A story on NPR today focuses on the dangers associated with newer versions of the birth control pill. In the report, the interviewers talk to women who have taken Yaz, a birth control pill that came on the market in 2006. Touted as being “beyond birth control” Yaz quickly became America’s No. 1 birth control pill. Today thousands of women are suing the manufacturer, Bayer HealthCare saying that Yaz caused them serious harm.

There have long been concerns about side effects from taking birth control pills – headaches, nausea, blurred vision, blood clots, strokes, and even death. Despite these concerns, many women have decided that the benefits outweigh the risks. Often this decision is made with the incorrect assumption that only women who are over 35 years old and/or smoke are at real risk for potential side effects.

The truth is that there’s a risk for anyone who chooses a hormonal birth control option. It may be a worthwhile risk for some women in that hormonal options are slightly more effective at preventing pregnancy than most other birth control options. But for others the potential side effects are not worth that risk.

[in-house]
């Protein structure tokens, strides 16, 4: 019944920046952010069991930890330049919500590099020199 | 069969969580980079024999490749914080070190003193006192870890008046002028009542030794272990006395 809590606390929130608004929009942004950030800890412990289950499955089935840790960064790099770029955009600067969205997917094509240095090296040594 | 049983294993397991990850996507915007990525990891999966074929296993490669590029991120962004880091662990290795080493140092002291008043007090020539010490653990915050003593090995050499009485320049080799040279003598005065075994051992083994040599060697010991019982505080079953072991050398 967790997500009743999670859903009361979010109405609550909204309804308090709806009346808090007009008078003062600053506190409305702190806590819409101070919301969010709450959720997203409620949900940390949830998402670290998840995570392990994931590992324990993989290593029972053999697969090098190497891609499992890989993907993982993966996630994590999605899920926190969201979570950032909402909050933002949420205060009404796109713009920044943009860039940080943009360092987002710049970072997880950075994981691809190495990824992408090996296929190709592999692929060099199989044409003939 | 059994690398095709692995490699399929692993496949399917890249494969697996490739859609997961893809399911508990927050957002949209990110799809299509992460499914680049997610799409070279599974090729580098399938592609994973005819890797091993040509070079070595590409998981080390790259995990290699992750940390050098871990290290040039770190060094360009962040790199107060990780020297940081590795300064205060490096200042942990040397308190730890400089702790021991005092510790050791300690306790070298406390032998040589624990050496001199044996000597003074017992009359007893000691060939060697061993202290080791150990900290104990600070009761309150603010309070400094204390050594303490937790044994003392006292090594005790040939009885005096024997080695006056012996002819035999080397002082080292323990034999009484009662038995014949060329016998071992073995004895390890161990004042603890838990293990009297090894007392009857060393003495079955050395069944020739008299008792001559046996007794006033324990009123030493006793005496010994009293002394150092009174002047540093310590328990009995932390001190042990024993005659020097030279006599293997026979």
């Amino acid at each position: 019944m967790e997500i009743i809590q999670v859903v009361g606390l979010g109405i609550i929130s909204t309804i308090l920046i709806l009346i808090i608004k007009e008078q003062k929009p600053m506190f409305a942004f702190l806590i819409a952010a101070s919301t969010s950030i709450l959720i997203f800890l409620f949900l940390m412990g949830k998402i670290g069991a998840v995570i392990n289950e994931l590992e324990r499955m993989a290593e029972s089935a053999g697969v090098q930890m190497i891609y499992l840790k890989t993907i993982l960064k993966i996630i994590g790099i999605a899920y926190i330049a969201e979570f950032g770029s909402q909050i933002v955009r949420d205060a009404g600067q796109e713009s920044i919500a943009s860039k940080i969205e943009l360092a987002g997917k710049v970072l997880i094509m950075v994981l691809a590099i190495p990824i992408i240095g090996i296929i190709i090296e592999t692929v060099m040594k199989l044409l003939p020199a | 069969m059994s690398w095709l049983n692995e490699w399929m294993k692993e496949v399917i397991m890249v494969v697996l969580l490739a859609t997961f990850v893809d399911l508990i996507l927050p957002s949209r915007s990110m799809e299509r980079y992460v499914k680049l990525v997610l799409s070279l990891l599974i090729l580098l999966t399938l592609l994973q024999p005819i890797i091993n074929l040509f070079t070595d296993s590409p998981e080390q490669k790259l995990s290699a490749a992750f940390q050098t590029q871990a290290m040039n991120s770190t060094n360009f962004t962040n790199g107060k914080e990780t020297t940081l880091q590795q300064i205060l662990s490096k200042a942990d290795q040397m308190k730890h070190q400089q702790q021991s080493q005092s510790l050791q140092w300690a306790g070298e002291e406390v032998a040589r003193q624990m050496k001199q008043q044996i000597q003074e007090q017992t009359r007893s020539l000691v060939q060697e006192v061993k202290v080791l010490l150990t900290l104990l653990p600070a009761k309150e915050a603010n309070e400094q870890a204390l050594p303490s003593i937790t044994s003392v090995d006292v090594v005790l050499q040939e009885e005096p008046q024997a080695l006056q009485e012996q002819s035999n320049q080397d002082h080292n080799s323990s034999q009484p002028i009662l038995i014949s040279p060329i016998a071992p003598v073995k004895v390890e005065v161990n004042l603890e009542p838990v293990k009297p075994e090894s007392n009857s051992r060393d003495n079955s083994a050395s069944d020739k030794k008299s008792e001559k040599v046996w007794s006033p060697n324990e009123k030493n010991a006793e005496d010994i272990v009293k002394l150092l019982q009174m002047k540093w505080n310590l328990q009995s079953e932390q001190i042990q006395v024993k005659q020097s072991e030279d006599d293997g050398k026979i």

No matter one’s contraceptive choice, it is important to understand the available research and who conducted it, to know the truth about the potential risks, and to be aware of the options. It is also prudent to be careful about taking the newest versions of pharmaceuticals where there may be unknown risks associated.

Read or listen to the NPR report here.

Posted in: Birth Control Side Effects

Tags: hormones, research on side effects, side effects, side effects of hormonal contraception, the pill, Yaz

2 comments for "How Dangerous are Birth Control Pills?"

Dianne says:

My one issue with the NPR report is that they don't give any context on the numbers. How many women are at risk for these kinds of issues 1 in a million? 1 in 10? It'd be good to have a better understanding of the magnitude of the problem.

Cycle Technologies says:

Dianne that is a great point. There are some older, but still respected and cited studies that look at "Method Related Deaths" from oral contraceptives by age. One particularly popular study shows that depending on your age, the risk of death from taking oral contraceptives can range from 0.3 per 100,000 women (age 15-19 non-smokers) to 117.2 per 100,000 women (age 40-44 smokers)- Source: H.W. Ory, Family Planning Perspectives, 15:57-63, 1983. Apparently this risk may be even greater with some of the newer oral contraceptives. We have not found much research that quantifies other serious side effects (strokes, blood clots)or the less extreme side-effects (headaches, nausea). We will look into this though and get more details soon in a future post.

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